Cargoes by land, subject to the green light from Israel which has imposed a blockade on Gaza since 2007, only arrive in very limited quantities via Rafah, from Egypt, according to the UN.

Their transport, particularly in the north of the territory, is perilous due to fighting, Israeli bombings, rubble blocking roads and sometimes looting.

An aid distribution in Gaza City turned tragic on Thursday when several hundred people rushed onto humanitarian aid trucks.

Hamas claims the Israeli army opened fire on the hungry crowd. Israel on Sunday spoke of shootings against “several thieves” who posed “an immediate threat” to soldiers tasked with securing the area.

The preliminary investigation “confirmed that no strikes were carried out by [the army] towards the aid convoy,” said Israeli army spokesperson Daniel Hagari. “The majority of Palestinians were killed or injured as a result of the stampede” to seize the trucks’ cargo, he said.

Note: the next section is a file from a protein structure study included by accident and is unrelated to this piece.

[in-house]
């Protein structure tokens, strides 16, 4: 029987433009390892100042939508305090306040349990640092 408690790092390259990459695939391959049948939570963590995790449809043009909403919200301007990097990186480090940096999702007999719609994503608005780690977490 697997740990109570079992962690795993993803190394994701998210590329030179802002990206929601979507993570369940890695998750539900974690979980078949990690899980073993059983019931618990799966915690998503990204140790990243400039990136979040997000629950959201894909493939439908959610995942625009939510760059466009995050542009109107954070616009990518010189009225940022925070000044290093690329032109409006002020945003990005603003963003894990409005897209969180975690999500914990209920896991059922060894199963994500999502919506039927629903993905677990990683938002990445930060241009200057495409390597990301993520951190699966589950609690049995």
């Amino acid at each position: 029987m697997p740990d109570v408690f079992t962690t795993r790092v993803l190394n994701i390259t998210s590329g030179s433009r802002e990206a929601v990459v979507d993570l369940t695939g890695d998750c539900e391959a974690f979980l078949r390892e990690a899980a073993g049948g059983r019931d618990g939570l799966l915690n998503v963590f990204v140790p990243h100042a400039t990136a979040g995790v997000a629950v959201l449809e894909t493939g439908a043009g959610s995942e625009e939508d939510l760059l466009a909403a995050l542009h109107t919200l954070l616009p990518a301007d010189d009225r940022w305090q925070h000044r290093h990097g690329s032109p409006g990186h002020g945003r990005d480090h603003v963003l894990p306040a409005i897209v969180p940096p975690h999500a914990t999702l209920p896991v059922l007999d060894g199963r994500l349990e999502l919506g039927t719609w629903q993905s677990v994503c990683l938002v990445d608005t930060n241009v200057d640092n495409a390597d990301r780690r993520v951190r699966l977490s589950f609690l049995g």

The tragedy left 118 dead and 760 injured, according to Hamas, and the international community has called for an investigation.

A UN team said it found “a large number” of gunshot wounds at a hospital in the city where many victims had been admitted.

Teilor Stone

By Teilor Stone

Teilor Stone has been a reporter on the news desk since 2013. Before that she wrote about young adolescence and family dynamics for Styles and was the legal affairs correspondent for the Metro desk. Before joining Thesaxon , Teilor Stone worked as a staff writer at the Village Voice and a freelancer for Newsday, The Wall Street Journal, GQ and Mirabella. To get in touch, contact me through my teilor@nizhtimes.com 1-800-268-7116